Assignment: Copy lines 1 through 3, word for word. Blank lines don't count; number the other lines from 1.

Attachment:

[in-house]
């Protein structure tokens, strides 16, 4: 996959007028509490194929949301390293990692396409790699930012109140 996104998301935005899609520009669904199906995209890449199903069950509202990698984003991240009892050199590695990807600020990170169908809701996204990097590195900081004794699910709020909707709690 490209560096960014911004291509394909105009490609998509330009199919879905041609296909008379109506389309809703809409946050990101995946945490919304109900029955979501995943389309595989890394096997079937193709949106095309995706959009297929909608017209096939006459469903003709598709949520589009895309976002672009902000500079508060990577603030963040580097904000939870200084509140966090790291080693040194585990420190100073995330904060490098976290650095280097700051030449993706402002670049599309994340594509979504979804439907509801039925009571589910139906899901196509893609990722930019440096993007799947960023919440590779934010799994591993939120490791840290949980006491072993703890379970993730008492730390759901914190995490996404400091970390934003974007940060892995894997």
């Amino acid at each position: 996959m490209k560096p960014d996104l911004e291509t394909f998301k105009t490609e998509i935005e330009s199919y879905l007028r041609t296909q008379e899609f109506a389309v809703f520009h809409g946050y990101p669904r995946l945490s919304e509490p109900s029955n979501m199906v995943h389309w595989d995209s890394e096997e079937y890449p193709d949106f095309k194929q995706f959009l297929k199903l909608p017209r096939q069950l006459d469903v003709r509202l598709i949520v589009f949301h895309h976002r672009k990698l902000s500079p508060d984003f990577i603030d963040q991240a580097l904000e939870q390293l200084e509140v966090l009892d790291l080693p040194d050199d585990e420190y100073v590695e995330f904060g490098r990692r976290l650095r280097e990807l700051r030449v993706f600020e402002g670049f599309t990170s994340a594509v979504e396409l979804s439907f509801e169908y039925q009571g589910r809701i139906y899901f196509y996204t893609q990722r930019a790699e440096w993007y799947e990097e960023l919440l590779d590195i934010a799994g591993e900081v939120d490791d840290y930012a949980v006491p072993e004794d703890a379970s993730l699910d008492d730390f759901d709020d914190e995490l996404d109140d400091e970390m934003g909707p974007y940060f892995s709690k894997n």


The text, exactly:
[in-house]
């Protein structure tokens, strides 16, 4: 996959007028509490194929949301390293990692396409790699930012109140 996104998301935005899609520009669904199906995209890449199903069950509202990698984003991240009892050199590695990807600020990170169908809701996204990097590195900081004794699910709020909707709690 490209560096960014911004291509394909105009490609998509330009199919879905041609296909008379109506389309809703809409946050990101995946945490919304109900029955979501995943389309595989890394096997079937193709949106095309995706959009297929909608017209096939006459469903003709598709949520589009895309976002672009902000500079508060990577603030963040580097904000939870200084509140966090790291080693040194585990420190100073995330904060490098976290650095280097700051030449993706402002670049599309994340594509979504979804439907509801039925009571589910139906899901196509893609990722930019440096993007799947960023919440590779934010799994591993939120490791840290949980006491072993703890379970993730008492730390759901914190995490996404400091970390934003974007940060892995894997």
């Amino acid at each position: 996959m490209k560096p960014d996104l911004e291509t394909f998301k105009t490609e998509i935005e330009s199919y879905l007028r041609t296909q008379e899609f109506a389309v809703f520009h809409g946050y990101p669904r995946l945490s919304e509490p109900s029955n979501m199906v995943h389309w595989d995209s890394e096997e079937y890449p193709d949106f095309k194929q995706f959009l297929k199903l909608p017209r096939q069950l006459d469903v003709r509202l598709i949520v589009f949301h895309h976002r672009k990698l902000s500079p508060d984003f990577i603030d963040q991240a580097l904000e939870q390293l200084e509140v966090l009892d790291l080693p040194d050199d585990e420190y100073v590695e995330f904060g490098r990692r976290l650095r280097e990807l700051r030449v993706f600020e402002g670049f599309t990170s994340a594509v979504e396409l979804s439907f509801e169908y039925q009571g589910r809701i139906y899901f196509y996204t893609q990722r930019a790699e440096w993007y799947e990097e960023l919440l590779d590195i934010a799994g591993e900081v939120d490791d840290y930012a949980v006491p072993e004794d703890a379970s993730l699910d008492d730390f759901d709020d914190e995490l996404d109140d400091e970390m934003g909707p974007y940060f892995s709690k894997n």